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CAPE PENINSULA SITE GUIDE

Dolphin Beach Pans

Dolphin Pan North
Dolphin Pan North - Mel Tripp
Dolphin Pan North resident properties
Dolphin Pan North resident properties - Mel Tripp
African Snipe - Rita Meyer
African Snipe - Rita Meyer
Dolphin Pan South
Dolphin Pan South - Mel Tripp
Dolphin Pan South extensive reedbeds
Dolphin Pan South extensive reedbeds - Mel Tripp
cbc-bird purple swamp hen OS may 2010
African Swamphen - Otto Schmidt
Dolphin Pans Google map
Dolphin Beach Pans Google map

 

Dolphin Beach Pans is part of the Table Bay Nature Reserve, but is accessed independently.

It sits on both sides of the busy road junction of the R27 West Coast Road and the Tableview, Dolphin Beach Marinerylaan (Drive). The best place to park is just after turning into Marinerylaan on the left as the road widens, inside the yellow line.

It consists of two small fresh water wetlands fed by precipitation and run-off from the surrounding area, but lies close to the coast. In years of good winter rainfall the pans are very full and will hold more species when the water level drops. Dolphin Beach Hotel sits behind the south pan with private houses flanking parts of the north pan. In spite of this some good water birds occur.

Common are Red-knobbed Coot, Common Moorhen, Little Grebe (Dabchick), Cape and Red-billed Teal, Cape Shoveler, Yellow-billed Duck and occasionally Southern Pochard, often many noisy Hartlaub’s Gulls, a few Kelp Gulls, plus African Darter, White-breasted and Reed Cormorants.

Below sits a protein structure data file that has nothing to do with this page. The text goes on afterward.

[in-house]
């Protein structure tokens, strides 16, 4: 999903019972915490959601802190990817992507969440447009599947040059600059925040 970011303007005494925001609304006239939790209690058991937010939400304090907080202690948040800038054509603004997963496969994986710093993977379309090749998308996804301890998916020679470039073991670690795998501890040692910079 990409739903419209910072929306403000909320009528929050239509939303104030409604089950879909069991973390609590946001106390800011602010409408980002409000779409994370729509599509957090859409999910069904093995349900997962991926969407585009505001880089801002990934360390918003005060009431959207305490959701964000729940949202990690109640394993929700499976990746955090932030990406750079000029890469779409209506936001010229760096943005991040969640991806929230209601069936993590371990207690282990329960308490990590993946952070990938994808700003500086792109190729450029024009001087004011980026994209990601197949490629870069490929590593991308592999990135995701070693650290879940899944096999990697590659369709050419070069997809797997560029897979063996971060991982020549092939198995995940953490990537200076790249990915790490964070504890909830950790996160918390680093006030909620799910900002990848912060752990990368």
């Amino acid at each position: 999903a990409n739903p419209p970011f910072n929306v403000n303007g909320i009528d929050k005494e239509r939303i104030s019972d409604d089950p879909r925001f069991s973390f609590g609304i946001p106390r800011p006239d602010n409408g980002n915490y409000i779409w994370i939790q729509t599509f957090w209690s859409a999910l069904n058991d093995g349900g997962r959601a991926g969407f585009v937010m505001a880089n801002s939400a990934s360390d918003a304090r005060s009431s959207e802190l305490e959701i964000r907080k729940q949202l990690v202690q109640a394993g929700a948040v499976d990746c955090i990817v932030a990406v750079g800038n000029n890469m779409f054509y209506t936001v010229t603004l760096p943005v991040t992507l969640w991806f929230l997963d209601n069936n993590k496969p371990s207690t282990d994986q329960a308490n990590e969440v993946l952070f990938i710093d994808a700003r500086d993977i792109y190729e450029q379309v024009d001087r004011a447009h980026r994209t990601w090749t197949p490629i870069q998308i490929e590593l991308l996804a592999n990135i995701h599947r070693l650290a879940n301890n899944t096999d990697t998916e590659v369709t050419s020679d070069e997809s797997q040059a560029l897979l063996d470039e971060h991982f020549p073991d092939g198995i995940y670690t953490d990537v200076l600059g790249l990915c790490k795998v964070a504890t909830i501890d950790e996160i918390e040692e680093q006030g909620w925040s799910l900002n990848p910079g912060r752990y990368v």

Reed beds (mostly Typha) surround the fringes of each pan but viewing is quite good.

Look into the reed beds for roosting African Spoonbill, Sacred Ibis, and Little Egret, occasionally Glossy Ibis. Grey Heron stand and feed from the fringes, Purple Heron are less conspicuous in the reeds. Southern Red Bishop and Cape Weaver breed in the reeds along with Lesser Swamp Warbler.

Blacksmith Lapwing (Plover), Cape Wagtail, Black-winged Stilt and Three-banded Plover patrol and rest at the edges of the pans. Levaillant’s Cisticola, Cape Bulbul, Cape White-eye and Cape Robin-chat inhabit the scrub surrounding the pans, as does Cape Spurfowl.

These pans are a good site for seeing African (Ethiopian) Snipe which are resident and African Swamphen (Purple Gallinule). Check the reed edges among the dead and old vegetation, you may be lucky and pick-up Greater Painted-snipe, which also occurs here, as does Black Crake.

Malachite and Pied Kingfisher can be seen hunting from perches or hovering over open water.

Swift and Caspian Tern occur all year round, with Common Terns mostly in summer roosting here and also occasionally Whiskered Terns and White-winged Terns.

In summer palearctic migrants such as Little Stint, Wood Sandpiper and Ruff can be seen.

White-backed Duck, a tricky species to find, has occurred here in the past, but is uncommon.

Perhaps the most famous species to turn-up here as a vagrant, in May 2007, was a Wilson’s Phalarope, a female in stunning full breeding plumage, which stayed for several days, was surprisingly confiding and had many twitchers coming to see it from all over the country. Other recent rarities have included Squacco Heron, African Crake and Dusky Sunbird.

 

A walk down past the hotel and up onto the dunes gives the classic view across Table Bay of Cape Town set against Table Mountain.

 

Mel Tripp